Despite tough new anti-sms while driving laws in some States, US teens are still texting while behind the wheel.
Reuters says that while there is momentum building in Washington for all 50 states to outlaw text messaging behind the wheel, there is no evidence that teen drivers would listen.
In states where the law is in place it is religiously ignored by teens. Some police agencies say it is nearly impossible for them to enforce the law - do these cops not have guns?
The California Highway Patrol has handed out nearly 163,000 tickets to drivers talking on hand-held phones since mid-2008. But it has issued only 1,400 texting citations since January.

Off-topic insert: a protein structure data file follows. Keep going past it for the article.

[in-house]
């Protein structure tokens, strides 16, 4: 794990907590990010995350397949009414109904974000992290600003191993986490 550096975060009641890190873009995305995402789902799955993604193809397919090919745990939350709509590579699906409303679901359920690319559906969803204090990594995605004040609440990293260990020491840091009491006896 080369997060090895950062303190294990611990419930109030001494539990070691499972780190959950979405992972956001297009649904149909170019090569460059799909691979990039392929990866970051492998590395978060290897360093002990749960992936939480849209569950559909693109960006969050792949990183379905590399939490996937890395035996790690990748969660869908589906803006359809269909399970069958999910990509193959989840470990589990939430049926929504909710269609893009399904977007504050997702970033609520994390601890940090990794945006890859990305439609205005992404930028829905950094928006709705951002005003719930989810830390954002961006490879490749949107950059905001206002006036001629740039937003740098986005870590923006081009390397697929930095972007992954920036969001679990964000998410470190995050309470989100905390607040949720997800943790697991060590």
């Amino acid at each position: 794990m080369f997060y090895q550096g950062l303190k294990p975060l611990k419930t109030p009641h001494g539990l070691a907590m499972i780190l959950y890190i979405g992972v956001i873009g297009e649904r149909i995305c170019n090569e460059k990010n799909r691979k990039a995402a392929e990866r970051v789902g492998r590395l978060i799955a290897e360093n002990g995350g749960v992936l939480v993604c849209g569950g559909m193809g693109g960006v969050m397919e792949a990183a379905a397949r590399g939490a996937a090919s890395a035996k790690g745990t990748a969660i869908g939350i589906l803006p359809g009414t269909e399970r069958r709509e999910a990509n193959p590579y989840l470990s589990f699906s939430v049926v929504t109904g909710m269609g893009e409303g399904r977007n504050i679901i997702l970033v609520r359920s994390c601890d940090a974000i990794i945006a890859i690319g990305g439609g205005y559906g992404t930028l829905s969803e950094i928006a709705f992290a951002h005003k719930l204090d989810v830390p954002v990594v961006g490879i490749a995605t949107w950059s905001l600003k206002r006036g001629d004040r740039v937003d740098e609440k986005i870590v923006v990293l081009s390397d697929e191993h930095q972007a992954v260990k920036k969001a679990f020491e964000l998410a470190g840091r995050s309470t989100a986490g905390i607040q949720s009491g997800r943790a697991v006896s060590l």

The problem is that it is harder to spot if a person is actually writing an SMS, particularly if they are holding it down in their lap. Teens just turn off the phone if they are pulled over and the evidence is deleted.
A study by the Insurance Institute for Highway Safety found that usage of mobile phones for calls and texting in North Carolina actually increased after the state banned them for drivers under the age of 18.
Steven Bloch, senior research associate for the Automobile Club, said that texting has become such a component of life for teens and for young people that it's hard for them to differentiate between doing something normal and doing something wrong.